Returning to the question of the relationship between games and art, I can in this context give the clearest indication of why this matters. For Tale of Tales, who made this intersection their home for a marvellous decade, could not have pursued any of their works without the support of the Belgian arts council. Here is the corporeal consequence of the intangible spectre of the art word: there are no art councils without it. The institutions that support the creation of public aesthetic works depend upon the notion of ‘art’ to justify their existence. And, if I am frank, the same is equally true of the mythology of ‘science’, which in many respects is far more problematic at this time than that of ‘art’ – and I say this without in any way contradicting my life-long love of the work of scientists. Institutions accrete around the broad terms that give them meaning. As such, we must be careful not to look behind the curtain if there is something for which we should like the great wizard to deploy its mystique.

The variegated tapestry of art institutions defend the myriad practices of artists from being crushed beneath systems of governing that will commit billions to bombing the poor abroad with ever more complex weaponry, and lock us all into uncritical acceptance of unjust infrastructures that ensure poverty and forms of death so prevalent our so-called ‘news’ services don’t even bother to report upon them. Art may be too weak a word to stop any of this from happening, but its institutions are one of the few places where this grotesquely destructive obsession with narrowly-conceived utility can be resisted. You may say all this could happen without ever speaking the name ‘art’. I am radically unconvinced of that.

With love and respect,


Happy Winter Solstice! More nonsense in the Gregorian New Year.

Successful Game Design? It's Evolutionary

Over on ihobo today, an examination of the relationship between player practices and commercial success. Here’s an extract:

Excluding young children, all players come to every game with their own pre-existing player practices already well-established. Defender (1981) was difficult for arcade players to learn because it’s control scheme was nothing like the other arcade games of the late 70s and early 80s. The computer strategy game Steel Panthers (1995) uses a hex map because thirty year's earlier Avalon Hill’s second edition of Gettysburg (1961) established the benefits of these over square maps. DOOM (1993) and Quake (1996) used arrow keys rather than WASD because movement in most Western RPGs up to then had been controlled that way, with mouse-look simply creeping in as an optional alternative interface for games mounted on the Quake engine. Changes were incremental, not revolutionary, because utterly innovative practices become a barrier to play, creating negative word-of-mouth, high risk of bad reviews, and  thus no eventual community.

One of the ideas I considered and discarded for this piece was calling it Evolutionary Game Design. Under this title, I would have emphasised the way player practices are conserved but new successes come from variations in these maintained practices, in a manner directly parallel to the way organisms succeed. This would have been closely related to contemporary theories descended from Cuvier’s ideas about evolution and life that I discuss in The Mythology of Evolution. John O’Reiss, who I chatted with at length for that philosophy book, calls this the conditions for existence, and by necessity they must be primarily conserved, or else there can be no life – I learned a lot from talking to him. In the end, I decided I was playing a dangerous game: I might distract from my ideas by making the parallel to the evolutionary sciences. It felt, well, a little tacky. But the point remains.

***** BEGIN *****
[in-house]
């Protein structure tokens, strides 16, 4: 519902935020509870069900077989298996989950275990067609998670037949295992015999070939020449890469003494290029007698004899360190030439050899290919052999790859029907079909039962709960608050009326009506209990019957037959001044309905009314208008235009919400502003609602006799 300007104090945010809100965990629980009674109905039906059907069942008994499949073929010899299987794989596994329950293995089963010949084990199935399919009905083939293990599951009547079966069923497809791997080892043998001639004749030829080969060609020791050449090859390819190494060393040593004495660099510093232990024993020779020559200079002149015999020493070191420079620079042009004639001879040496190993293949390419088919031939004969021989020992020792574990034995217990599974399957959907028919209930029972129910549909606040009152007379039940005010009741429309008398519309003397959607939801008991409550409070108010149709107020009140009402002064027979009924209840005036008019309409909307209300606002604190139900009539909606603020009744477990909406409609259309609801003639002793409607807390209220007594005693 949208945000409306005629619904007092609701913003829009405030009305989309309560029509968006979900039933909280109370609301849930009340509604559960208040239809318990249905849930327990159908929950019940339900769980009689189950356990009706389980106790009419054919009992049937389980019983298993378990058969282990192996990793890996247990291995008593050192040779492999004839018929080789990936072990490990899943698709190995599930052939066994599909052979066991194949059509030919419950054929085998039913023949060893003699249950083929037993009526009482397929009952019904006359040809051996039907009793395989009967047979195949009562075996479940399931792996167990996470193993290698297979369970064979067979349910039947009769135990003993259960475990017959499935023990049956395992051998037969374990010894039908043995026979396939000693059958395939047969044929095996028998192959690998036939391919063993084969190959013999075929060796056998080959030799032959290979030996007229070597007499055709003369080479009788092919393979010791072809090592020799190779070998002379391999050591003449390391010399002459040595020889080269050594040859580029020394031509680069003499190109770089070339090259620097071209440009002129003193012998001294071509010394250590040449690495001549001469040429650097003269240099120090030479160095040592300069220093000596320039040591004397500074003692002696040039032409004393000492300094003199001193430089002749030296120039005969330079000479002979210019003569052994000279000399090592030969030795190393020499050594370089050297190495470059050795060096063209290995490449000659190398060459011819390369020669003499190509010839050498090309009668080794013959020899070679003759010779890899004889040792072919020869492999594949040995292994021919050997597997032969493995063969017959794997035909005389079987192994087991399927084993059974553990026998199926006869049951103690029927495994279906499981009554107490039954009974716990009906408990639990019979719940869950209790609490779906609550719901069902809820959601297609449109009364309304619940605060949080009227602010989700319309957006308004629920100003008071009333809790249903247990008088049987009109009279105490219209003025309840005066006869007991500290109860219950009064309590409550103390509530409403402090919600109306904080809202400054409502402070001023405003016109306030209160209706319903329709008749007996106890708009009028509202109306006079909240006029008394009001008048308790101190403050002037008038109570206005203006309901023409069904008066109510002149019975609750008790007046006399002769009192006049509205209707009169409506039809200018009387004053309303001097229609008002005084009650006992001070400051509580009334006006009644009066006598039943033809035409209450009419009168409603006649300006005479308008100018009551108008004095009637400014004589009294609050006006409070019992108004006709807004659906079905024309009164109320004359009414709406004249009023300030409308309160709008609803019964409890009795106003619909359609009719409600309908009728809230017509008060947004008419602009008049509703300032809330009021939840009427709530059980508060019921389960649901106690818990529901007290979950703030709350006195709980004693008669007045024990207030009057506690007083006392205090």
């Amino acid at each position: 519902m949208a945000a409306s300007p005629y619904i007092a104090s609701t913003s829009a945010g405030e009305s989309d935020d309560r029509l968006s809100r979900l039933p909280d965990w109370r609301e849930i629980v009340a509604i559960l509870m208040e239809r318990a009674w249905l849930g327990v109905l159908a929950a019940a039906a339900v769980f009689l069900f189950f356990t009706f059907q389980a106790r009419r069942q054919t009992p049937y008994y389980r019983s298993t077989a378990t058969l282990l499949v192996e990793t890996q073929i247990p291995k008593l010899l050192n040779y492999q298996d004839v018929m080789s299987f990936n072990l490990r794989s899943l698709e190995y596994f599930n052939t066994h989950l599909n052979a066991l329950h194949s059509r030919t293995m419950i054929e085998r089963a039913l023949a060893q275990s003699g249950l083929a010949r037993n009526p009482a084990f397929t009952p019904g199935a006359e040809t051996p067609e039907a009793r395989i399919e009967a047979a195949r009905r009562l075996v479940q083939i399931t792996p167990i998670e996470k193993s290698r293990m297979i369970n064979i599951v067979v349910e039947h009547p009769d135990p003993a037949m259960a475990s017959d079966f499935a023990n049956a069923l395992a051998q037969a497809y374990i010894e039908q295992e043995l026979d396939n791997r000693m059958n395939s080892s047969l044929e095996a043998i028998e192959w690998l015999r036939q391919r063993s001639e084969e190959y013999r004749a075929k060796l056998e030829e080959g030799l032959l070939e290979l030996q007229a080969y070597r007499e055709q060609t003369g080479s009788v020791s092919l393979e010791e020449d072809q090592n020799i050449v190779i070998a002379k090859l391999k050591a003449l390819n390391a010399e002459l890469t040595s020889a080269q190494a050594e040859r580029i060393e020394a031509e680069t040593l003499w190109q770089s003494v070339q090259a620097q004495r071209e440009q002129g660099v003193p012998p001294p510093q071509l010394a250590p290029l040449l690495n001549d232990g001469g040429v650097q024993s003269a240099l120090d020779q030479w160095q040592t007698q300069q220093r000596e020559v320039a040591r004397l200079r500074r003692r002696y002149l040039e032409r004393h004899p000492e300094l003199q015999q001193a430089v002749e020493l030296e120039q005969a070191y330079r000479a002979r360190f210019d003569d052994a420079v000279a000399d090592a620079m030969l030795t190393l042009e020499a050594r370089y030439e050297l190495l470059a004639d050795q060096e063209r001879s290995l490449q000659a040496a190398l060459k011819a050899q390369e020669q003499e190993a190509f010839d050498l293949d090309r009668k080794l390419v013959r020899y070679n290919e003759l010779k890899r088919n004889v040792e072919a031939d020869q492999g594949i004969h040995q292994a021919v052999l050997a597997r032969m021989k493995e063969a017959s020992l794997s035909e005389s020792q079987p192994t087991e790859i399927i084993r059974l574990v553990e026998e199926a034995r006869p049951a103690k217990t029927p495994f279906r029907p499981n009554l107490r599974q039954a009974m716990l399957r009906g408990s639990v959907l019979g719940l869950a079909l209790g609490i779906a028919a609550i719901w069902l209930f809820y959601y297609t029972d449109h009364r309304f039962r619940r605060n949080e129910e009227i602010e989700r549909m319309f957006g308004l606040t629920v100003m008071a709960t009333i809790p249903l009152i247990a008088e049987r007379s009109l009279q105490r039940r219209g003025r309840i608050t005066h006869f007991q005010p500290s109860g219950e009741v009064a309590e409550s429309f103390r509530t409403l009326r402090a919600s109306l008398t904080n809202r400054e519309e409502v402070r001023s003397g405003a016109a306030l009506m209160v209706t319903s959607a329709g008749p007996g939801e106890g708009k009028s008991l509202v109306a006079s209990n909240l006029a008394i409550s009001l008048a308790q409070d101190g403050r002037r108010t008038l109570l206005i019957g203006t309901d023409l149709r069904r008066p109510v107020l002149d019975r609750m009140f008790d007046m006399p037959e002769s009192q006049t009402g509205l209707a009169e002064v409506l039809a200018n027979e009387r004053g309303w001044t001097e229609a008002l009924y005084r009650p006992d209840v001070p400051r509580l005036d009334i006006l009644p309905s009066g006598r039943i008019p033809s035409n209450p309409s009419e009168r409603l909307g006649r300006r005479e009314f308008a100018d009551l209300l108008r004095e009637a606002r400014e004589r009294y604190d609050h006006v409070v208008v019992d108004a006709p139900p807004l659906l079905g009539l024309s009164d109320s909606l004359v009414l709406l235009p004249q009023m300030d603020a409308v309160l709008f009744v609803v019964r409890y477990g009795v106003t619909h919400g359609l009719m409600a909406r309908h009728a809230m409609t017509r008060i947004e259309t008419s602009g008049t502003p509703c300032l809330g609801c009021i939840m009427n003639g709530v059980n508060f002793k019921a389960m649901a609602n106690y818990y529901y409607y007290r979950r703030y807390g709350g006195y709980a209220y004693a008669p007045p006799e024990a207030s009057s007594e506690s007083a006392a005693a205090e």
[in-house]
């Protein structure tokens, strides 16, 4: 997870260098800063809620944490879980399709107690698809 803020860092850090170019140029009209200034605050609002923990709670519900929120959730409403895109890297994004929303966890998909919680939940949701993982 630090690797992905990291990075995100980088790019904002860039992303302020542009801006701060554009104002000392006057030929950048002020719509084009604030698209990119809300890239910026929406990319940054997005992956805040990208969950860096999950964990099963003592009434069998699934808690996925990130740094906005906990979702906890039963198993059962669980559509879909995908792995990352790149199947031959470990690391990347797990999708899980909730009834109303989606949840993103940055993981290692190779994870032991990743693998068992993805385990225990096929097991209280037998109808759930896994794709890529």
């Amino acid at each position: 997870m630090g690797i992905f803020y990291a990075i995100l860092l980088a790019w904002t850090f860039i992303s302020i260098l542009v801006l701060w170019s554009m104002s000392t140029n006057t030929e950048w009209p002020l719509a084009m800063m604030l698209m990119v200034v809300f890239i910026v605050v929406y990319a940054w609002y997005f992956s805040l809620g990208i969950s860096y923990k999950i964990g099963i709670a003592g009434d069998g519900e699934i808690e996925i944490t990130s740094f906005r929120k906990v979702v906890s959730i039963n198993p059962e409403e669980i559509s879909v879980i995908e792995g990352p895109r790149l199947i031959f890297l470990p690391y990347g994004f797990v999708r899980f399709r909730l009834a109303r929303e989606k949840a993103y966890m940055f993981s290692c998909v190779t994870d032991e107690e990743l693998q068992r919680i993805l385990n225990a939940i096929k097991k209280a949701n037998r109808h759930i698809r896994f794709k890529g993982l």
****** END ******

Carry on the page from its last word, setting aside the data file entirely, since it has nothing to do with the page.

You can read what I eventually did with the piece, now entitled Successful Game Design, over at

Gender in Feminism

Summer DaysEarlier this year, Cardiff University had to vote whether to cancel a planned lecture by Germaine Greer at the request of their woman’s officer Rachael Melhuish, who advanced a threat of ‘No Platform’ against the second-wave feminist icon. The issue at task was Greer’s view on transgender women, namely that they aren’t women at all. Melhuish takes this as transphobia, hence bigotry, and hence pushed for censorship. There’s much that could be said about this incident, but here I want to take it as an opportunity to consider one of the essential clashes of gender concepts within the feminist movements.  

For the most part, I’m reluctant to talk about gender in public. Despite all the great achievements of the feminist movements since the original fight for suffrage in the nineteenth century, we have now reached a point in time where all discussion of gender is dominated by feminist voices. This is a more important point than is usually considered. While we have certainly not reached a time where anything that could be called gender equality is the norm, we no longer live at a time when all power relations are resolutely male. If we accept ‘male’ and ‘female’ as the unfeasibly broad categories that they are, there is both male and female power at work in our world. While that has always been the case in some sense, I don’t believe it is unfair to say that ‘female power’ has never been greater than it is right now. That is certainly a cause for celebration for anyone for whom equality is an ideal to aspire to. It is also a sign that feminism – itself also a rather excessively broad term – is in dire need of reflection upon its own situations.